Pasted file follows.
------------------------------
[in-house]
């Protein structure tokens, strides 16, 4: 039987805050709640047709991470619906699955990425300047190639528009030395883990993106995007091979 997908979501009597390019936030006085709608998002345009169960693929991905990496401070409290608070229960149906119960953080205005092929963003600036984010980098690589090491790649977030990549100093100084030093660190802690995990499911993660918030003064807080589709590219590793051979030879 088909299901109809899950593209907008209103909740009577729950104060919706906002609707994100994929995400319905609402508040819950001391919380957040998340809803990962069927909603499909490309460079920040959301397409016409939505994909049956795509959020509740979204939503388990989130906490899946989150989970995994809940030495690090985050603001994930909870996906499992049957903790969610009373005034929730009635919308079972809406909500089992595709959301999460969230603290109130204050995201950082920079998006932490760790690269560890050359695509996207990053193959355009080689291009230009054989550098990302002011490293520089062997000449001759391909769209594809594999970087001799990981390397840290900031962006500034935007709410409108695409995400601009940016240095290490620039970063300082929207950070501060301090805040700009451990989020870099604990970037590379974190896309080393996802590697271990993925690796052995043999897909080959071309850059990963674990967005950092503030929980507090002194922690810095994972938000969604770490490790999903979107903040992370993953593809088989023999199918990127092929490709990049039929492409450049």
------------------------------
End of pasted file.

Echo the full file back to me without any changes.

[in-house]
């Protein structure tokens, strides 16, 4: 039987805050709640047709991470619906699955990425300047190639528009030395883990993106995007091979 997908979501009597390019936030006085709608998002345009169960693929991905990496401070409290608070229960149906119960953080205005092929963003600036984010980098690589090491790649977030990549100093100084030093660190802690995990499911993660918030003064807080589709590219590793051979030879 088909299901109809899950593209907008209103909740009577729950104060919706906002609707994100994929995400319905609402508040819950001391919380957040998340809803990962069927909603499909490309460079920040959301397409016409939505994909049956795509959020509740979204939503388990989130906490899946989150989970995994809940030495690090985050603001994930909870996906499992049957903790969610009373005034929730009635919308079972809406909500089992595709959301999460969230603290109130204050995201950082920079998006932490760790690269560890050359695509996207990053193959355009080689291009230009054989550098990302002011490293520089062997000449001759391909769209594809594999970087001799990981390397840290900031962006500034935007709410409108695409995400601009940016240095290490620039970063300082929207950070501060301090805040700009451990989020870099604990970037590379974190896309080393996802590697271990993925690796052995043999897909080959071309850059990963674990967005950092503030929980507090002194922690810095994972938000969604770490490790999903979107903040992370993953593809088989023999199918990127092929490709990049039929492409450049």